Figure 9. Central England temperature anomaly.

Figure 10. Central England temperature, with 20-year averages
(blue) and a 20year smooth (red).

The present 20-year period (from 1990 to the present, actually) has the highest average temperature anomaly by far, and the change since the previous 20-year average (1970 to 1989) is the largest change in the entire CET record. If we stick to the more reliable part of the data, from 1723 to the present, we see that the 20-year average never got more than 0.23 degrees hotter or colder than zero until 1940. The most recent value is 1.01. The recent rapid rise doesn’t look like what’s happened before; the last four twenty-year periods are the four hottest of all.

But this is only indicative, it is far from conclusive, because it’s only one small part of the globe. To estimate global temperature before the age of thermometry, we have to estimate temperature from other data. These are called proxy data, and come in many forms: tree rings, microfossils, borehole temperature profiles, coral reefs, ice cores, and many more. The best approach is to take all the available temperature proxy data and combine it with the best statistical tools. Then we can hope to see the temperature history of the earth over the last few thousand years. And then, maybe we’ll know whether or not current warming is unusual. But that is the subject of a future post.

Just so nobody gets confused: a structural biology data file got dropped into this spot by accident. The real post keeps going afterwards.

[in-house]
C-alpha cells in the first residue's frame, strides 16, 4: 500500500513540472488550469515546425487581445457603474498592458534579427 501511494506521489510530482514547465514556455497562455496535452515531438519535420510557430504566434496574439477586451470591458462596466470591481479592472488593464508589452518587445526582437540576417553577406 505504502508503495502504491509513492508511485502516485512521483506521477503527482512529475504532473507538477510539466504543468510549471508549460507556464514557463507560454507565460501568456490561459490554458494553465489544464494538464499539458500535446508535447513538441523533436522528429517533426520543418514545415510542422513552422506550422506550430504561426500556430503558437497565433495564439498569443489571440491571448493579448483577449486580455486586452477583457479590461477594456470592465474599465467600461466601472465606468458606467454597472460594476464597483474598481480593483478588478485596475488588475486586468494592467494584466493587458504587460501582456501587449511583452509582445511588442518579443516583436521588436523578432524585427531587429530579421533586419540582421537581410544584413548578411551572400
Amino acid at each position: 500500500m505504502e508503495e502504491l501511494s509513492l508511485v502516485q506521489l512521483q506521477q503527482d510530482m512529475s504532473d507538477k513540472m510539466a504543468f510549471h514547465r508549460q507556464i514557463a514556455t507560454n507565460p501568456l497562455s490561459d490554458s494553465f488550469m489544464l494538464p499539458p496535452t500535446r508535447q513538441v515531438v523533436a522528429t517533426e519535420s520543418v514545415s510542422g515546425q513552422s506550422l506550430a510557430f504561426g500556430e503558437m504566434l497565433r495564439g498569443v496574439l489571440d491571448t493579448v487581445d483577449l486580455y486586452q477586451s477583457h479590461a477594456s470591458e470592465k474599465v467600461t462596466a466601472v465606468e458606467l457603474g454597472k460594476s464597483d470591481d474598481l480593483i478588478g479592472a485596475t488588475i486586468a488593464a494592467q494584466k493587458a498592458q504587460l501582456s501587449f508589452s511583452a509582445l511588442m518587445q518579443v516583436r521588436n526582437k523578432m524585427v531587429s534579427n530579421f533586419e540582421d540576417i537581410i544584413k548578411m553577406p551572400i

Categories: Global Warming

5 responses so far ↓

  • mike // January 21, 2008 at 9:58 pm

    Good data. This was very informative. I do agree that the arugment for both sides of the global warming issue are ill-informed. We, as humans, cannot say for certain that global warming is taking place. We do not have enough historical data to make a accurate conclusion. And I think your article proves it.

    Now one can point to the vast increase in avg. temp. over the past 80 years. But 80 years in the history of the world, I don’t think that even comes out to half a percent.

    But all of this is really a moot point anyway. When mother Earth is tired of us, she will get rid of us. Its that simple. Unless of course a gaint rock comes hurling at us nearing speeds 40k+ mph, slamming into crust, then plowing into the mantle, knocking earth of her axis, ultimately killing the rest of us who survived the explosion, fallout, and lack of sunlight. But I guess thats for a different article.